What defines a good hotel? A cocktail terrace with Instagrammable views? A concierge with all the right bar recommendations? An award-winning spa? Or, perhaps, something deeper. An increasing number of hotels and hotel-based initiatives are founded on responsible business practices that make a genuine difference for the better – and we’re not just talking about reusing bath towels.
In today’s world, many hotels play roles that are integral to their host destinations. What shape those roles take is largely down to the properties themselves. “Without a doubt, hotels need to have a social consciousness,” believes Marcel Zuidhof, Founder of the Central American group Hotel Con Corazón, which invests its profits into local education schemes, “and in 2018 more than ever”.
Adopting this outlook is US-based Community Hotels, a not-for-profit organisation that encourages hotels to play a significant part in their local communities through activities like volunteering, charity support and fundraising. “One of our goals is to educate the hotel sector on the impact that community relations has on a business,” says chairperson Nicole Evans, pointing out that altruism is about more than just generating good PR. “Employees take more pride in their work when they realise that their business is helping give back to their community.”
The organisation runs an annual Hotel of the Year award, which in 2018 received nominations from as far afield as India, Uganda and Australia. It was won by Mexico’s Solmar Hotels & Resorts, for the work of its poverty-focused Solmar Foundation in the community of Baja California Sur.
Elsewhere, showing that quality accommodation and a social conscience are not mutually exclusive, the community-minded Good Hotel Group pairs premium hospitality with an approach that benefits local workers and charities. Its profits are redirected to support its charity partners and further its training programmes for local unemployed people. It currently has properties in London and Guatemala, with plans for five more hotels to open by 2021.
So how hard is it to balance a social conscience with a successful business model? “It’s somewhat hard in the short to medium term, but very logical in the longer term,” says CEO Marten Dresen. “Long term, you can’t run a business without taking care of your people and the planet, but somehow we’ve led ourselves to believe that short-termism and fast financial growth are desirable. People are at the heart of all we do, every day. With this mission, we know we can’t fail.”
Proof is in the performance
Hotel Con Corazón’s Zuidhof agrees that having a community-focused plan makes sound business sense. “Social enterprises such as ourselves, the Good Hotel Group and Peru’s Niños Hotel show above average performances. It will only be a matter of time until our peers will start to ‘care for tomorrow’ as well.”
Booking.com’s own corporate social responsibility arm, Booking Cares, helped provide grant funding for Hotel Con Corazón, and also played a part in helping to set up Amsterdam’s Movement Hotel, a former prison which – for a year between September 2017 and September 2018 – became a hotel staffed by refugees.Photo: credit to Daria Nepriakhina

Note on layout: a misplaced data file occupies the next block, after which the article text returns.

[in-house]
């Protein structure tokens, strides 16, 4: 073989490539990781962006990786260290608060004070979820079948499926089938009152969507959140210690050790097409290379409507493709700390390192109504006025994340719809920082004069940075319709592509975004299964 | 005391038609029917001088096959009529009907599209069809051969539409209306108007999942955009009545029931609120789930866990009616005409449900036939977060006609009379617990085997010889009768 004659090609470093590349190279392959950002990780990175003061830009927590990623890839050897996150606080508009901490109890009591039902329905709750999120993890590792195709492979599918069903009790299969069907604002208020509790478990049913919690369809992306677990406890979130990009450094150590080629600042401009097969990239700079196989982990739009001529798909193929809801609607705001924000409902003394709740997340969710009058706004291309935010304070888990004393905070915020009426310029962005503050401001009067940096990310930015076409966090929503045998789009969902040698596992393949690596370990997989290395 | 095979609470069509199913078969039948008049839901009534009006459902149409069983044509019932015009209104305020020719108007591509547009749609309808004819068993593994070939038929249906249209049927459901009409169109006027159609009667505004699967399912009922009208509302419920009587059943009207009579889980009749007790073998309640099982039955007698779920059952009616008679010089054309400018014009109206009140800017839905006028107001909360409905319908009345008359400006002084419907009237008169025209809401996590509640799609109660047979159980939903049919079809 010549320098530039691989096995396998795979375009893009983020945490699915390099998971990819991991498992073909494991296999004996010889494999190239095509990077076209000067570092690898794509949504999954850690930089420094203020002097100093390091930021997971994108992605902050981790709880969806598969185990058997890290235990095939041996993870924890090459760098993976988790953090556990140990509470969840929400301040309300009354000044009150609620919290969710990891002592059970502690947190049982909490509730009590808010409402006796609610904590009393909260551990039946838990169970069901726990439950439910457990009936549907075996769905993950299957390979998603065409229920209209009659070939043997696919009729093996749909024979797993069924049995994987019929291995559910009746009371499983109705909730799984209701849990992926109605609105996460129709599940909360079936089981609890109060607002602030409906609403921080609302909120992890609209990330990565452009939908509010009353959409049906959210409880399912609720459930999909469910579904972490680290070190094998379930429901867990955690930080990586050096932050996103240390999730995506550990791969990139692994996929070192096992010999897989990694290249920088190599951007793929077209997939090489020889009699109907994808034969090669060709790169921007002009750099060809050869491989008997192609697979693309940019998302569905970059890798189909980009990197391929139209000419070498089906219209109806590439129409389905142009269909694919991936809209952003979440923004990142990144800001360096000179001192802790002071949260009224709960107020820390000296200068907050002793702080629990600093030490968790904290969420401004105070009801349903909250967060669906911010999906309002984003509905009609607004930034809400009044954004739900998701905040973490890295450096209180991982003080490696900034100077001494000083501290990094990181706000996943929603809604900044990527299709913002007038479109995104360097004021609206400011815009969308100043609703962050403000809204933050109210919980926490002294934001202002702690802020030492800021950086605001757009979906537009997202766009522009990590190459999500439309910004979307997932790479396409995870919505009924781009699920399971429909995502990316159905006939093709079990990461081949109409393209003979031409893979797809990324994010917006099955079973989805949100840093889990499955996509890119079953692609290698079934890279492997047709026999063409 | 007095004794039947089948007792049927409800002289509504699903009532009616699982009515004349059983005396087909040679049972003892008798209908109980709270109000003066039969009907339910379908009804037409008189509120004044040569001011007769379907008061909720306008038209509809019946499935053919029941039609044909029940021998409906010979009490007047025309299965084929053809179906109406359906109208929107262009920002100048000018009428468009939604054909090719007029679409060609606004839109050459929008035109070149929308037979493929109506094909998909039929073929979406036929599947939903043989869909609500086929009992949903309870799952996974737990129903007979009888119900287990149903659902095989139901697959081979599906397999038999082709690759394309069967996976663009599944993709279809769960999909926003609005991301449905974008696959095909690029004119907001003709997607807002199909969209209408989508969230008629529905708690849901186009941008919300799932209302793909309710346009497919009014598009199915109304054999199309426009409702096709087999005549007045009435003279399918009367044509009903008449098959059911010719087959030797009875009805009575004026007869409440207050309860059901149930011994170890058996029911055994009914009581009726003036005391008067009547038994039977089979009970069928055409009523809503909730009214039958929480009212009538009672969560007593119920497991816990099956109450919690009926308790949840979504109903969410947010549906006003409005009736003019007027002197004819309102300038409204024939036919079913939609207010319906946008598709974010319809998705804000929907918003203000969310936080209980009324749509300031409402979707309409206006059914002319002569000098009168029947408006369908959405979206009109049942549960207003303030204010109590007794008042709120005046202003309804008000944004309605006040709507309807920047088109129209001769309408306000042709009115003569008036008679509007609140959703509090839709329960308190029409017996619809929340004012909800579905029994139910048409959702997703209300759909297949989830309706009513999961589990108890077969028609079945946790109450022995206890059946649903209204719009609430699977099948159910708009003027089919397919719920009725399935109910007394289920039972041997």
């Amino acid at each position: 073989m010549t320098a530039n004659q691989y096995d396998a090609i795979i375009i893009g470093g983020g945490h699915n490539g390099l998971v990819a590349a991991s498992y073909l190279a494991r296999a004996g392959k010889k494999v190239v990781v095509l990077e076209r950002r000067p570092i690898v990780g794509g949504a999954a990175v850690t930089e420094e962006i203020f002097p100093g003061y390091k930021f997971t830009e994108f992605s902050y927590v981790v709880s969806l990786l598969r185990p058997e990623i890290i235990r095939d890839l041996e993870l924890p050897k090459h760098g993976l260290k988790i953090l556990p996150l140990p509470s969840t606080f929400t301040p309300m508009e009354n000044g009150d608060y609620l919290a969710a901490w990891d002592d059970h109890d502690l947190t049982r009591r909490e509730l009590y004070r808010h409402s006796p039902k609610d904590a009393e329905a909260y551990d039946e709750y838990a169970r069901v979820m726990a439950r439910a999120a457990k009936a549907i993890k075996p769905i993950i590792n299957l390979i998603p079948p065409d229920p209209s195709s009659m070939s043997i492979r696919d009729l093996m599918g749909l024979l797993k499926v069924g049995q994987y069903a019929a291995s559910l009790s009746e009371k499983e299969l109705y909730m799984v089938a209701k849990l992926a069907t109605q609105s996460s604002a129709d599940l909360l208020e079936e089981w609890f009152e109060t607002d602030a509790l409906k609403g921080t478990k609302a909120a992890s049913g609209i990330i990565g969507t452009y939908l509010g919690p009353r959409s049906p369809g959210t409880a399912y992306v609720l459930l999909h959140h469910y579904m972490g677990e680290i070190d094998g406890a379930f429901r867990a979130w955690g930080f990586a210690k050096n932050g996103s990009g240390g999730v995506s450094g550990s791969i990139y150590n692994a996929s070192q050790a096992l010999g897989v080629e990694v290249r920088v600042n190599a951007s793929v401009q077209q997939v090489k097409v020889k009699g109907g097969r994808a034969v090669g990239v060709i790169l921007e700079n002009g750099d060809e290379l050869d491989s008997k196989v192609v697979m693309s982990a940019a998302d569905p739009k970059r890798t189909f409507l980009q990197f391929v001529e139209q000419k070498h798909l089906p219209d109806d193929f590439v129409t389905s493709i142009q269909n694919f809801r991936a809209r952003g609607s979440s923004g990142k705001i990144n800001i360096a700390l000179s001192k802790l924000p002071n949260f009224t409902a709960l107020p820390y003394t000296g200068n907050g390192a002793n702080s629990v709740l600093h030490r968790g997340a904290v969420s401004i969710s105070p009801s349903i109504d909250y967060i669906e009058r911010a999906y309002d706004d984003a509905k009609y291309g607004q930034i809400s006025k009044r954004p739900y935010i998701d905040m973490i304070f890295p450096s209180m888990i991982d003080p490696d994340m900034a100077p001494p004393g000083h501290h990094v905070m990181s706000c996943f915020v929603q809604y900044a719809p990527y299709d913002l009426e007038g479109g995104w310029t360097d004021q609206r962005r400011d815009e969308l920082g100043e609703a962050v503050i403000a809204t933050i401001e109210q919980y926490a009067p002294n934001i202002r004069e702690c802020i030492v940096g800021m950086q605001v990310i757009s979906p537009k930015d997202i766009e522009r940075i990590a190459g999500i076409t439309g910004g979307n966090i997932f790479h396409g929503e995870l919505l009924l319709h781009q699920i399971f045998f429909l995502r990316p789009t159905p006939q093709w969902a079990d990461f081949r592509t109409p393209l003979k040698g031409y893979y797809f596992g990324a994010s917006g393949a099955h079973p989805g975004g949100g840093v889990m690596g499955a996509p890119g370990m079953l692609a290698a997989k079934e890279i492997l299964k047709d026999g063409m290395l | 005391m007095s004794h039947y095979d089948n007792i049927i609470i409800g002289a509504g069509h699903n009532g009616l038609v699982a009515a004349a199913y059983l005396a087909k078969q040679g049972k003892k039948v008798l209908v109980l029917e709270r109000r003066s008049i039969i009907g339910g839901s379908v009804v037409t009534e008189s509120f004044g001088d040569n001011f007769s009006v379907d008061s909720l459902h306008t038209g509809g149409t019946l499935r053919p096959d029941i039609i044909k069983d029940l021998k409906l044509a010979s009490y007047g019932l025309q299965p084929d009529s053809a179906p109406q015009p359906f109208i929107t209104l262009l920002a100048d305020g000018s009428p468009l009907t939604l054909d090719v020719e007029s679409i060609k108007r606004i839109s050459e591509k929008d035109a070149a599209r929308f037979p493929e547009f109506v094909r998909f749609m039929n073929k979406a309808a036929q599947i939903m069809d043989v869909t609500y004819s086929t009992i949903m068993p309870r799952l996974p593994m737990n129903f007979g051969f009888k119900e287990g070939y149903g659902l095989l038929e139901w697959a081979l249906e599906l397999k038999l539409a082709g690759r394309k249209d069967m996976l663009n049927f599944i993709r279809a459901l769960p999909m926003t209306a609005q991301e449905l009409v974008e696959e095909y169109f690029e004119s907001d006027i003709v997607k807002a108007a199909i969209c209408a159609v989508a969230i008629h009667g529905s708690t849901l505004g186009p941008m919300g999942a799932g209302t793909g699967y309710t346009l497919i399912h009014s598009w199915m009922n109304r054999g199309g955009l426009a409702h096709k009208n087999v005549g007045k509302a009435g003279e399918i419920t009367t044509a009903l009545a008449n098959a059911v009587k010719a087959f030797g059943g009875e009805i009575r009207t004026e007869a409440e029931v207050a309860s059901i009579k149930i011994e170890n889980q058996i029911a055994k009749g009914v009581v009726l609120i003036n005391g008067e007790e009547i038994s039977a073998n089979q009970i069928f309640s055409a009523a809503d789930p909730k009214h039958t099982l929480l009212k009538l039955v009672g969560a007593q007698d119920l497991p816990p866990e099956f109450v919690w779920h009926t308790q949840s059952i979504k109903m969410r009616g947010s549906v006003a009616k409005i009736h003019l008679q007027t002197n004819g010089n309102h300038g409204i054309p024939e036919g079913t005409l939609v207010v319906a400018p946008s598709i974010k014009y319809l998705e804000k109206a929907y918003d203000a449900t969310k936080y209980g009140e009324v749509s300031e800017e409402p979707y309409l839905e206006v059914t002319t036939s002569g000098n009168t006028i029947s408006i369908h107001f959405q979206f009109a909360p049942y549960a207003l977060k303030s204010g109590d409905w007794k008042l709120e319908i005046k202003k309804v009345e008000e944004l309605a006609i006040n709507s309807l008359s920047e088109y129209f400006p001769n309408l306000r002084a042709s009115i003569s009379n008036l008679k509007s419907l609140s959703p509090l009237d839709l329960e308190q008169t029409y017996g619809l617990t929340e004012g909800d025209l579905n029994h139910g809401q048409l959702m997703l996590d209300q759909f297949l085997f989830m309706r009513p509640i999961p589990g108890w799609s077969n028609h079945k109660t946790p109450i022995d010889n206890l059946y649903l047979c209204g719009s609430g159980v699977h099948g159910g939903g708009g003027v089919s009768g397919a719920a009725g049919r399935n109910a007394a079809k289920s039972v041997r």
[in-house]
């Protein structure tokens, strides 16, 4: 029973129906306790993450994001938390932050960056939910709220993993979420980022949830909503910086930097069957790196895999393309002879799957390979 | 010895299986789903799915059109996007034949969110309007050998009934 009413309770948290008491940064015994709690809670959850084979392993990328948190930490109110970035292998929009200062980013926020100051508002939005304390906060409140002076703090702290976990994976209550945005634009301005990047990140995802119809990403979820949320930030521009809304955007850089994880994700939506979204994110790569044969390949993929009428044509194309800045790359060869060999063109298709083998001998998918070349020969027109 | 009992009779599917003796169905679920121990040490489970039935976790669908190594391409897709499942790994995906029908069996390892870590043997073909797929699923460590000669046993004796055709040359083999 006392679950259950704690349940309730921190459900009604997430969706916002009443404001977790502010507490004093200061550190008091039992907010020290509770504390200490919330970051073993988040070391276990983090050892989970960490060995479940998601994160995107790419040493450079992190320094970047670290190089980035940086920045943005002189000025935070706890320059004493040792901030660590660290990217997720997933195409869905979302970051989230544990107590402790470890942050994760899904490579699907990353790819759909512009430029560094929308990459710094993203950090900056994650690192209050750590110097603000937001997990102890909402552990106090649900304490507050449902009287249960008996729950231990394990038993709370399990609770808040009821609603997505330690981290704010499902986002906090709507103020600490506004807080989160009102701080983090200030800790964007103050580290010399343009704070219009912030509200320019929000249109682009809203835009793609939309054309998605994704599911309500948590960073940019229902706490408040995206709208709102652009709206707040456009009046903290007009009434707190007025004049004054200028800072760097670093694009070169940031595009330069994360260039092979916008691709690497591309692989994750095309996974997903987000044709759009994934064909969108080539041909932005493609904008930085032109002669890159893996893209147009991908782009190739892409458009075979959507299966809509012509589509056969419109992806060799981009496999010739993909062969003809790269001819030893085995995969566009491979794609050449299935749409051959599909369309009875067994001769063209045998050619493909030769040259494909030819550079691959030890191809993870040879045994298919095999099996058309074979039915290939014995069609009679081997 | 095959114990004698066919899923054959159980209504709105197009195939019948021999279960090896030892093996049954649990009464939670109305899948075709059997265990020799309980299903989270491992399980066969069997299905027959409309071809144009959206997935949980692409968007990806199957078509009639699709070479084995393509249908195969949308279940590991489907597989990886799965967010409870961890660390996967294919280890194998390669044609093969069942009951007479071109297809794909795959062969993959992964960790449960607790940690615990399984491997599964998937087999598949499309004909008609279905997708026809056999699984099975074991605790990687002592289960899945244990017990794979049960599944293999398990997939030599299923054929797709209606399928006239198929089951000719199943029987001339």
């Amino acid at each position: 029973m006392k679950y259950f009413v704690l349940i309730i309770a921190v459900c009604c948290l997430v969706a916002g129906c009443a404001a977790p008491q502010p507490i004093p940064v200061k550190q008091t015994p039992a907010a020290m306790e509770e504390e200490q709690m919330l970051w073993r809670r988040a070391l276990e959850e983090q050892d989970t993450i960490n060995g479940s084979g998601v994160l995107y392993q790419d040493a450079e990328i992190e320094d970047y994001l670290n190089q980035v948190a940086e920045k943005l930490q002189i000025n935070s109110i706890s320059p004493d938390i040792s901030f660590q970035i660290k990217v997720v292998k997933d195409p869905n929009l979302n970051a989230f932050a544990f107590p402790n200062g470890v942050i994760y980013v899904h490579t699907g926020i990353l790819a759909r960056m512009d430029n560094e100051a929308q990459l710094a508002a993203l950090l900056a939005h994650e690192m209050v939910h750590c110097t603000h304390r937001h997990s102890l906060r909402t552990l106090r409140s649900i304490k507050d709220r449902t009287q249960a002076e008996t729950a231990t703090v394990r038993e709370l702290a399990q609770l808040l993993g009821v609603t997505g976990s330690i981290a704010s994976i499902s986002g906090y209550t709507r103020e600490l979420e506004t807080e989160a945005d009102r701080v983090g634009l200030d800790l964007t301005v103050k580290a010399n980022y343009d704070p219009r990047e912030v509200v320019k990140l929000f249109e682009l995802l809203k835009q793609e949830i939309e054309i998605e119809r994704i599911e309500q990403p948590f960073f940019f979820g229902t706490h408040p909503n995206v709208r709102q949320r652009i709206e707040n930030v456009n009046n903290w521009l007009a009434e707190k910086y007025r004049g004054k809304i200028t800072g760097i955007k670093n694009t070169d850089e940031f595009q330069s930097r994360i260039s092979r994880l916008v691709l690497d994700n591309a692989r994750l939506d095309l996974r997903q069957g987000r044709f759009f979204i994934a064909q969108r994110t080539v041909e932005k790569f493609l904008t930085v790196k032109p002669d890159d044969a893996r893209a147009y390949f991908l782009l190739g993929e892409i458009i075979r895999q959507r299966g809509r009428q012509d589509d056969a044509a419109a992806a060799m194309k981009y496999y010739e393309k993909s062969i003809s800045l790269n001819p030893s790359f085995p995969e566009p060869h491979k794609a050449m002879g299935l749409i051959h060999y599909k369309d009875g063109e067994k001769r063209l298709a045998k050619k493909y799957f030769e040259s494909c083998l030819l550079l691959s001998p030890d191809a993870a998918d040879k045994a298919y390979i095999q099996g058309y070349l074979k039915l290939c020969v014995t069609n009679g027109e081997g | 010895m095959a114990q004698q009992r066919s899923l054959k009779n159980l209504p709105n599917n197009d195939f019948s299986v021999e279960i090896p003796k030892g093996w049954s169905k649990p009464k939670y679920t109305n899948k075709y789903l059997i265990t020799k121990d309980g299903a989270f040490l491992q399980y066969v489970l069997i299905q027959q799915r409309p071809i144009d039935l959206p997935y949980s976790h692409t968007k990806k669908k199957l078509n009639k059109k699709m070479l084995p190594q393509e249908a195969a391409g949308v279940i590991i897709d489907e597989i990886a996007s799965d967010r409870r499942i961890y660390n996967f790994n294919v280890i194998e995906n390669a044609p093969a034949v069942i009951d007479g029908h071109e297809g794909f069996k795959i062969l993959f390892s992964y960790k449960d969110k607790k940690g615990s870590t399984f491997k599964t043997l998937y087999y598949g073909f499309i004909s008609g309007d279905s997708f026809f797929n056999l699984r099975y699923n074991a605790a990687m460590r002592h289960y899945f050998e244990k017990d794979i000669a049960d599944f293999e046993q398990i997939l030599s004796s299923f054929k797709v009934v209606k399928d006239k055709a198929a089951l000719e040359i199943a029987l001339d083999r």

“It really showed me that a hotel is a meeting point, a place for contact and connection,” says Nina Schmitz, Managing Director of Movement On The Ground, the refugee organisation behind the project. “Our primary goal was to get people into jobs, but we didn’t know beforehand that this real connection would be made between the guests and the people working there. Our guestbook was full of beautiful quotes from people who really learned something, who started looking at things with different eyes. That’s what can happen in each and every hotel.”
In the hotel sector, meaningful projects can take various forms. Atlantis Paradise Island in the Bahamas channels money into the Atlantis Blue Project Foundation to fund ocean conservation and research, and Caesars Entertainment’s HERO program allows its employees to donate as many as 400,000 hours of voluntary community work each year. On a slightly different note, Clean The World take the millions of bars of partly used soap discarded by hotels and redistribute them to parts of the world where they can be a barrier to disease.
“Studies show that most millennials would prefer to be involved with or buy a product from a company or brand that gives back to the community,” says Clean The World coordinator Edwin Morales. “So it’s extremely important, not just for the hotel industry, but any industry to do its bit to help local and global communities.”
Genuine brand values are as central to the hotel sector as they are to any other industry worldwide. It seems that with this in mind, an authentic social conscience has become not so much a choice as a necessity.
“We came across a study which stated that 82% of US consumers consider corporate social responsibility when deciding which products or services to buy. At the end of the day, when you get involved [in altruism] your hotel and staff gain credibility, a positive image, community engagement and a greater reach within their community,” says Community Hotels’ Evans, before quoting an old adage: “People may not remember exactly what you did or what you said, but they will always remember how you made them feel."
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- A growing number of hotels and hotel-based initiatives are embarking on serious socially-minded projects, from volunteer hours to conservation and charity work
- Studies show consumers place real value on corporate social responsibility
- An altruistic outlook can help boost morale and motivation among staff – it’s about more than just good PR